The store-bought popcorn ball I had was, how shall I put this, very bad. Rock solid and far too sweet. I defend them as an idea, though, and would have been excited to get one as a kid.

Halloween Trade Value ranking: 22

29. Gum

When I think about packs of gum at Halloween, I think about the old Peanuts cartoons where Charlie Brown’s friends get all kinds of goodies but he always gets a rock. “I got a pack of gum!” exclaims one of the gang before poor Charlie Brown says, “I got a rock.”

Chances are you’re not actually getting an entire pack of Juicy Fruit or Doublemint at Halloween, which would be great. Instead, you’re getting Super Bubble or some other pink, powdery, baseball-card-tough gum that loses its flavor 1.2 seconds after hitting your tongue.

Gum is a useful stopgap, however, in that it forces you to take a break from your candy-devouring orgy — provided you don’t accidentally swallow it.

Halloween Trade Value ranking: 27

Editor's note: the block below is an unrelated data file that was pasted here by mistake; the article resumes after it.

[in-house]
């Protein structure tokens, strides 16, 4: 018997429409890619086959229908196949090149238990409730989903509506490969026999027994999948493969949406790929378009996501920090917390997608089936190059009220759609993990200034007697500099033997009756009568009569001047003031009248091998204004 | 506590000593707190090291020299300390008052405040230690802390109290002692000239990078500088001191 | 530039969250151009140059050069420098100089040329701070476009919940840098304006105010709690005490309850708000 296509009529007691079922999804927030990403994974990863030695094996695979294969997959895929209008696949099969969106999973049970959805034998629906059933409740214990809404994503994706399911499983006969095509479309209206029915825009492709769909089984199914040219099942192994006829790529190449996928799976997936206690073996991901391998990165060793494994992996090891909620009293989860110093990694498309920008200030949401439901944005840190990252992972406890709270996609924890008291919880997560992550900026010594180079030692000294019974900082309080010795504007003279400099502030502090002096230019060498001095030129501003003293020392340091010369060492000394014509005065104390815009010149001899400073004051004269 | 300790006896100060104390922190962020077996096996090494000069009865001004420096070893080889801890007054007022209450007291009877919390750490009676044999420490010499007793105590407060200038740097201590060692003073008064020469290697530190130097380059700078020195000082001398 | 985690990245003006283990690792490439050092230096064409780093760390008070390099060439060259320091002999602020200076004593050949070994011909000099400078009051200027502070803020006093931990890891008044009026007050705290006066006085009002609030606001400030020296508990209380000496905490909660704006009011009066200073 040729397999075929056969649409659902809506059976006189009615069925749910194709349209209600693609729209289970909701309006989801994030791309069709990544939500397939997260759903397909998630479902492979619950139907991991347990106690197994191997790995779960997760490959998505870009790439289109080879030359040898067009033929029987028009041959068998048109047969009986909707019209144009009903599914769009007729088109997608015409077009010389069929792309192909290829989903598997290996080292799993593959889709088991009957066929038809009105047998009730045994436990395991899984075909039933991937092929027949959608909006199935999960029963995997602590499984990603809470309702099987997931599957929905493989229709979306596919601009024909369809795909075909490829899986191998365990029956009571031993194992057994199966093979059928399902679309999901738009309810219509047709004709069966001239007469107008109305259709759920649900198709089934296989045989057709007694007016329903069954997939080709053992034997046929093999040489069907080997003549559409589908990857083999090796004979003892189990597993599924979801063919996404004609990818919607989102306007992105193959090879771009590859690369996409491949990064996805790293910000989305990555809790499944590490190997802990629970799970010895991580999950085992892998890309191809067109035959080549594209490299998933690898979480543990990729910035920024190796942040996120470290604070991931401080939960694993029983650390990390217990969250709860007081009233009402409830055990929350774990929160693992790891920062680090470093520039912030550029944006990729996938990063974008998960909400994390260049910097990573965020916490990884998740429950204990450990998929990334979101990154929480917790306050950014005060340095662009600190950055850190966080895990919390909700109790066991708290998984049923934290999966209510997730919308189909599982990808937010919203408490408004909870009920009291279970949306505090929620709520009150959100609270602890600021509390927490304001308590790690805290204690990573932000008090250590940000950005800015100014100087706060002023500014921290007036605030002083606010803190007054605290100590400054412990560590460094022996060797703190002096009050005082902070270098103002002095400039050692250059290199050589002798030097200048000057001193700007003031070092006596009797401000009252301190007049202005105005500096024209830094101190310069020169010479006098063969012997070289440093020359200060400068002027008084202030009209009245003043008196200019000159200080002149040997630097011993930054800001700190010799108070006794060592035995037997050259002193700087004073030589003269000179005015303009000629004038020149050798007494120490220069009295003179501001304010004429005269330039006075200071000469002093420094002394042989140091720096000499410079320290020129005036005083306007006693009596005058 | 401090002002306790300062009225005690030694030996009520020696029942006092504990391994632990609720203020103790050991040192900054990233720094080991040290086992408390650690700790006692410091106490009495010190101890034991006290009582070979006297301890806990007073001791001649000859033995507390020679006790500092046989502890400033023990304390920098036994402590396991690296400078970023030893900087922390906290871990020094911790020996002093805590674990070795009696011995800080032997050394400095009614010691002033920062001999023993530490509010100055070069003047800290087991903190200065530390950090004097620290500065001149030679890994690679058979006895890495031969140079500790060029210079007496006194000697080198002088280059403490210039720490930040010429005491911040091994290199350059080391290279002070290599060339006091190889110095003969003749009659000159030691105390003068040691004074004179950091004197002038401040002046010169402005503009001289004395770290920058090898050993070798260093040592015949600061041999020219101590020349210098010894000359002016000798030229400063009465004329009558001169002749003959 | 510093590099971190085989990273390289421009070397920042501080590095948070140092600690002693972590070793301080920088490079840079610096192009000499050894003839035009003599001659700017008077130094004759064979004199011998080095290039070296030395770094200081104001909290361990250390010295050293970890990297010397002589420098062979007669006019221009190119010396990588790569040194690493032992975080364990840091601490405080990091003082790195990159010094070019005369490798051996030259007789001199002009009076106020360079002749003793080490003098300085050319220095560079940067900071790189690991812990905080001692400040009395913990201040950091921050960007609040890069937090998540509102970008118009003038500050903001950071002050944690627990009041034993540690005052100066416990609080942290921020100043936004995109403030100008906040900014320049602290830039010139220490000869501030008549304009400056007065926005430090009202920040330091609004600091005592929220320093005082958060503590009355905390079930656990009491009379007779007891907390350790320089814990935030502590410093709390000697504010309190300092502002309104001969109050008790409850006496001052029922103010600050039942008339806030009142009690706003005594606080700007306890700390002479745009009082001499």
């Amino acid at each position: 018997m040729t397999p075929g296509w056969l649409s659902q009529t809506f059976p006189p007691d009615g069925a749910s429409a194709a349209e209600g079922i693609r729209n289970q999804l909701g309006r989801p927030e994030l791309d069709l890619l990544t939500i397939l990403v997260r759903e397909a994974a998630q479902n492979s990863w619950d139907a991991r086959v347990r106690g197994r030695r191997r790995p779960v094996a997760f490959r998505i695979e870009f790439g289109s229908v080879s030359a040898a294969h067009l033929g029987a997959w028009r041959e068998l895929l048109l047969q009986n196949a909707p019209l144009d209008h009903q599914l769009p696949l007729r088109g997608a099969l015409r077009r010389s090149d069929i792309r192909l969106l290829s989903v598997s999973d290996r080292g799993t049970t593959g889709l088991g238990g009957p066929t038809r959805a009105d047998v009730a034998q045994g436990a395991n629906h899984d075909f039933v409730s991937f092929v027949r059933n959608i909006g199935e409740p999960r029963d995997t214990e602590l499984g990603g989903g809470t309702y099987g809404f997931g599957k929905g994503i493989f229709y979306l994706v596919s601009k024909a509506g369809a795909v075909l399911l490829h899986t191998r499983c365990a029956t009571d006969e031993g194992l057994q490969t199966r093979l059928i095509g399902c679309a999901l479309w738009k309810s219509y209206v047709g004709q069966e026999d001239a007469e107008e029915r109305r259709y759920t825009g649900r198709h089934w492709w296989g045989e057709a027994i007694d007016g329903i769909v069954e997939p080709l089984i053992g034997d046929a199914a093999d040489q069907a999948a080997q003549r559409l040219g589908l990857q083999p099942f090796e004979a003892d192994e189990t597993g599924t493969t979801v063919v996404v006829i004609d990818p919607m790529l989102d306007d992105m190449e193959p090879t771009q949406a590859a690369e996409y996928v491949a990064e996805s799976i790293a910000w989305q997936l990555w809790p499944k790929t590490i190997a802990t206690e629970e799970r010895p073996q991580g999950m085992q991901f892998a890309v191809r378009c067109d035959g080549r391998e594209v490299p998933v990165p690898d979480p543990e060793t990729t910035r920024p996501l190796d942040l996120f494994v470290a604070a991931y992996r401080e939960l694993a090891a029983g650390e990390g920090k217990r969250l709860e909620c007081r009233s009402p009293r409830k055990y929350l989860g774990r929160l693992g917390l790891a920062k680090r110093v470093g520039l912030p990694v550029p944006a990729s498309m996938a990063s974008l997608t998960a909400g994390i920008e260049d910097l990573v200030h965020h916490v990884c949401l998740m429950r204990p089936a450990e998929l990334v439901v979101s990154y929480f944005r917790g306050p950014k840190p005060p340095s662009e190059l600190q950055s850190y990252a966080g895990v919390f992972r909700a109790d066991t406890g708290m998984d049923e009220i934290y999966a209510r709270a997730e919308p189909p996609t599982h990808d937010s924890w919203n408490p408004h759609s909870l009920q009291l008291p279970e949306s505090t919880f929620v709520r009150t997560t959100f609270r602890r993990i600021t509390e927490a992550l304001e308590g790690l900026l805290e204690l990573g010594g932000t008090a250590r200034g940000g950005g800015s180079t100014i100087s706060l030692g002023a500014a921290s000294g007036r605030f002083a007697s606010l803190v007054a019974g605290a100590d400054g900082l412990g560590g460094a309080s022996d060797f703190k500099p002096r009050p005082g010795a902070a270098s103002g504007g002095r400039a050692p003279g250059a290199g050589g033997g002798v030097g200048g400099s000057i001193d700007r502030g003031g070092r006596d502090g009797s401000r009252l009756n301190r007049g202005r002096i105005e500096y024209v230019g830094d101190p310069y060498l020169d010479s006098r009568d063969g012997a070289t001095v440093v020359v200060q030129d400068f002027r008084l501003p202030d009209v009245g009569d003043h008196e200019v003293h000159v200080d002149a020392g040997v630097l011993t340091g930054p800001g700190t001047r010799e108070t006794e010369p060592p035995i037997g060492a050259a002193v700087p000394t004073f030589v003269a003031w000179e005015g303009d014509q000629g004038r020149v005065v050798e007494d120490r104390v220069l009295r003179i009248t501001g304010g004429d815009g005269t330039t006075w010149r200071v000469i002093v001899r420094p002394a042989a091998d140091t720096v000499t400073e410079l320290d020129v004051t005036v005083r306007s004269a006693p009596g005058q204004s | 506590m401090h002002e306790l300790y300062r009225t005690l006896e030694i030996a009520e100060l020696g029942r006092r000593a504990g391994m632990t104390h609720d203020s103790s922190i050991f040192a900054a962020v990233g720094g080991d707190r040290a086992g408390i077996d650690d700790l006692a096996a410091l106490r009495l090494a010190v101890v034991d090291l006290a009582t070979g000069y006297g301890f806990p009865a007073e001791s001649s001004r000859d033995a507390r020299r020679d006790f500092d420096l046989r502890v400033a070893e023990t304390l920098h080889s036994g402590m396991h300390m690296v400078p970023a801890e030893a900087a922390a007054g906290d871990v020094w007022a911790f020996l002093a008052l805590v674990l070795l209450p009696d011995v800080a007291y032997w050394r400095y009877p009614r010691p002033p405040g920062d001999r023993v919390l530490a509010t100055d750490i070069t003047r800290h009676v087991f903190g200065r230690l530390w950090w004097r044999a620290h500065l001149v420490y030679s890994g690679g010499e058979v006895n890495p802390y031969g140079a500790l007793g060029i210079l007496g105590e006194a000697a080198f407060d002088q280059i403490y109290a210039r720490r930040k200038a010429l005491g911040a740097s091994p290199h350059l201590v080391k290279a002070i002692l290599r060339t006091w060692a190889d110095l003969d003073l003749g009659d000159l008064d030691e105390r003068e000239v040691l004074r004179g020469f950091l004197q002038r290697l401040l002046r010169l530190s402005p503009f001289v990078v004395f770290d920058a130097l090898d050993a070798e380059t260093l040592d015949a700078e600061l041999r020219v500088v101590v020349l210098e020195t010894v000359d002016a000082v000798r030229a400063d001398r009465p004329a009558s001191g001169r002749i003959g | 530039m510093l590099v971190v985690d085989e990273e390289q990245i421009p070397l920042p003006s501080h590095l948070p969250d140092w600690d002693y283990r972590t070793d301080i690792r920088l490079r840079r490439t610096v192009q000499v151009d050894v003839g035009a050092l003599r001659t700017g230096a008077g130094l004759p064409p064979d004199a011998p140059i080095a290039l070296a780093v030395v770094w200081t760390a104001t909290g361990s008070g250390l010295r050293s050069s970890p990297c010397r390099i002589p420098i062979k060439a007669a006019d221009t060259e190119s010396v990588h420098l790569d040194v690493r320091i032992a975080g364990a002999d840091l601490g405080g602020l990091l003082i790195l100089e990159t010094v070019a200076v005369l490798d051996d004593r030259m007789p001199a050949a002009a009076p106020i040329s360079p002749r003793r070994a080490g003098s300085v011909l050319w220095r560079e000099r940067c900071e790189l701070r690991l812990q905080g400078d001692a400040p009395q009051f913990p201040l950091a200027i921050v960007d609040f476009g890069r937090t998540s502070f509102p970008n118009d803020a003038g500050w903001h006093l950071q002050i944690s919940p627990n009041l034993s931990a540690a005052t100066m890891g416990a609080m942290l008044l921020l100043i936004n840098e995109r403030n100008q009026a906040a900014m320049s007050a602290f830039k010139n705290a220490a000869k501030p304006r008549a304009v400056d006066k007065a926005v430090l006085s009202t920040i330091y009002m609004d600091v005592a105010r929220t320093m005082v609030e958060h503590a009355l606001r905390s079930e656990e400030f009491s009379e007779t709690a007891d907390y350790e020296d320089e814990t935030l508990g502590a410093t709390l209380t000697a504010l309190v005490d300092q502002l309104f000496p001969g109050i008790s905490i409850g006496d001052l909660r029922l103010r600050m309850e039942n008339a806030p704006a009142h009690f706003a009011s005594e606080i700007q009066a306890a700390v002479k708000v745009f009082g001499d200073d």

30. Money

You can’t eat money (usually), but we all knew that there were some neighbors who, in lieu of buying candy, got out the ol’ change jar and gave kids loose nickels and dimes, or maybe a quarter if you were lucky. It made your entire candy bag smell like metal, but if there was something you coveted that your friend had, it usually meant you could buy it off of them.

Then, of course, there were the kids whose parents wouldn’t let them trick-or-treat and had to collect money for UNICEF. A far nobler ambition than merely gorging yourself on corn syrup, certainly, but why put that burden on your children? We with the candy just ended up resenting those kids, because our parents inevitably felt bad and made us share our bounty with them.

Halloween Trade Value ranking: 3

31. Those red-and-white mints

Yes, I’ve gotten these before during trick-or-treating. I can hear you and my 7-year-old self asking, Who would do this? And why? Maybe the person owned a restaurant. Maybe they forgot to buy Halloween candy that year and just scraped together whatever was in the back of the pantry. All I know is that for a little kid, there was nothing sadder than getting a few generic red-and-white mints when you were expecting something way, way better.


If I’m not being clear: Mints are an abomination at Halloween. Step it up and buy some Werther’s or York Peppermint Patties, at the very least. Otherwise, my friends and I and several rolls of toilet paper will be paying a visit to the trees in your front yard later tonight.

Halloween Trade Value ranking: 30